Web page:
For many visitors, Cambodia means Angkor Wat, the vast and wondrous temple complex that is widely considered one of the world's greatest travel destinations. But there's so much more to discover in this vibrant, affordable and largely undiscovered country, as Emma Johnson explains.
Angkor Wat is undoubtedly one of the most extraordinary archaeological sites in the world, where aesthetic splendour meets awe-inspiring spirituality. You can easily spend two or three days exploring this medieval centre in the middle of the jungle, in which close to a million people once lived under the mighty Khmer empire.
The most intact temples attract throngs of tourists, but for good reason. One of the most impressive – and popular – is the Bayon temple, located inside the walled city of Angkor Tom. It features around 200 huge stone faces perched above bas-relief sculptures depicting everyday scenes of ancient Cambodian life. The atmospheric Ta Prohm temple, meanwhile, is almost as famous for its appearance in the movie Tomb Raider as for the large tree roots slowly claiming the old temple stones.
Five iconic carved towers rise above Angkor Wat temple, both the heart of the site and the largest religious building on earth. Wander the incredible stone galleries, where stories and characters from Hindu mythology are carved onto every available surface. It's at its most beautiful at sunrise, when soft hues warm the towers and reflect off the pink-lilied ponds. This is an experience you'll remember all your life – but even at dawn, you shouldn't expect to be alone!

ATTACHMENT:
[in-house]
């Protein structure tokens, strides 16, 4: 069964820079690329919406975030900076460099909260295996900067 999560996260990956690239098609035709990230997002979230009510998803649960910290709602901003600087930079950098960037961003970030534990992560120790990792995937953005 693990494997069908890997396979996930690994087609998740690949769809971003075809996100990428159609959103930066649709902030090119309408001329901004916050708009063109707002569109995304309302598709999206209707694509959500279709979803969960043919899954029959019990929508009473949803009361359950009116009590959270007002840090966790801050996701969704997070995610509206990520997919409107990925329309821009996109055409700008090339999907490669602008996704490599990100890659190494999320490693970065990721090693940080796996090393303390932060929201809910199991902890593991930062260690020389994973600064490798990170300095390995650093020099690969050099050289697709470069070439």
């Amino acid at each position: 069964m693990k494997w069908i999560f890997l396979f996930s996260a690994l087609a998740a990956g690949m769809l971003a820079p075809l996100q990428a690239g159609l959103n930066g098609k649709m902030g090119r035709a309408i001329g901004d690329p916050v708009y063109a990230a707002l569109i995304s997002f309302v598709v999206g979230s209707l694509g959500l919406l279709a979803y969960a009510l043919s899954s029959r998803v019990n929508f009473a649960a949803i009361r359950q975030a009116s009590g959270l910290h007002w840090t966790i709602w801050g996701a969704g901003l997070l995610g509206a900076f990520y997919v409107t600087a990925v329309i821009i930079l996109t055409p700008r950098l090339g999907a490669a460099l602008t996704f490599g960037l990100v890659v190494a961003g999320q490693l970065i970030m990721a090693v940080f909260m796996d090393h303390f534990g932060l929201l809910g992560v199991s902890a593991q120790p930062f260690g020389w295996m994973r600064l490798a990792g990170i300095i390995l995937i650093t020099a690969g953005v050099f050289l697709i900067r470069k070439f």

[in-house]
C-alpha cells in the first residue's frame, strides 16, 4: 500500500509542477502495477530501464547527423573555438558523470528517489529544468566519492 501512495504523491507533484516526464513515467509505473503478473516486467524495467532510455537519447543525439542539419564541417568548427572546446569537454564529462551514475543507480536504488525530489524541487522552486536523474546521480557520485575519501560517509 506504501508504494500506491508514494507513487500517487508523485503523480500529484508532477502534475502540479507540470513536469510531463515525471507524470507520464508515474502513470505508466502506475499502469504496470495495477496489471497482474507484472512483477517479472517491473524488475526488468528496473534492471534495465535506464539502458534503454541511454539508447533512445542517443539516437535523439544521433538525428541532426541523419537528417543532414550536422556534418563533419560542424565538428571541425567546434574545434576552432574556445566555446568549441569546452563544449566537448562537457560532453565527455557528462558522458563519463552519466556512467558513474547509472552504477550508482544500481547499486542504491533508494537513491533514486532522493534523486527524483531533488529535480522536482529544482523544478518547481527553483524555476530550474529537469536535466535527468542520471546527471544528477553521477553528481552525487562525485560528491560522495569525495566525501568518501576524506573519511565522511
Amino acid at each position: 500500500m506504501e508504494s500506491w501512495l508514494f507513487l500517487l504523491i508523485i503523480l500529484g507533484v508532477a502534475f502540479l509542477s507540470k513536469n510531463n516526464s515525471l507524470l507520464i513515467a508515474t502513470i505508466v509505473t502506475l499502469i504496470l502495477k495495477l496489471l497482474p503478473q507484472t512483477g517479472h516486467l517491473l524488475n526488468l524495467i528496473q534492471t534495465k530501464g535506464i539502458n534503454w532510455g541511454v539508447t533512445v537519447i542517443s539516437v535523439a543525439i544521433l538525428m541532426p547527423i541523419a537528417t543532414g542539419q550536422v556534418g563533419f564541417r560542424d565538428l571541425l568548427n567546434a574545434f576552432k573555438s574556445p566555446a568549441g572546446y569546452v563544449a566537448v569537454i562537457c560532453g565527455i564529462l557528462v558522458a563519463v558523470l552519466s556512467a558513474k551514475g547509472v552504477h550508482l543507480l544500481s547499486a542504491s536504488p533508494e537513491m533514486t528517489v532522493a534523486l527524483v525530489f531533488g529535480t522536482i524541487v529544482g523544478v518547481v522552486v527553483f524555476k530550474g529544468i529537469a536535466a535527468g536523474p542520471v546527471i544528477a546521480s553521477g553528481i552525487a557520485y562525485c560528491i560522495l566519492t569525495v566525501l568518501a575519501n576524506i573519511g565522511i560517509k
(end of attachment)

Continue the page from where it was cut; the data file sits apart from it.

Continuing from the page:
Beyond the main temple complex there are a number of other historic sights worth a half-day trip. Among the most fascinating is the compact Banteay Srei temple, where exceptionally well-preserved carvings in pink sandstone are concrete proof of the lost city’s creative skills.
Siem Reap is far more than just a base camp for Angkor Wat; these days it's a unique and stylish destination in its own right. The city's bars, restaurants, markets and boutiques give the city a buzzy vibe, yet somehow the many visitor attractions hardly detract from its colonial character and Old World charm.
Beyond the tourist hotspots, you'll find some quieter diversions – like the excellent Angkor National Museum, where the ancient Khmer civilisation is brought to life through statues, images and artefacts. Stop in here before or after visiting Angkor Wat for a fuller understanding of the site's fascinating history. For souvenirs, silks and silverware, plus assorted locally-made bargains, head to Psar Chaa market, where you can also refuel at one of the many family-owned stalls specialising in cheap Khmer eats. Pull up a stool and tuck into classic Khmer dishes like amok trey, fish steamed with coconut milk and crushed peanuts, and num banh chok, noodles with a fish-based green curry sauce.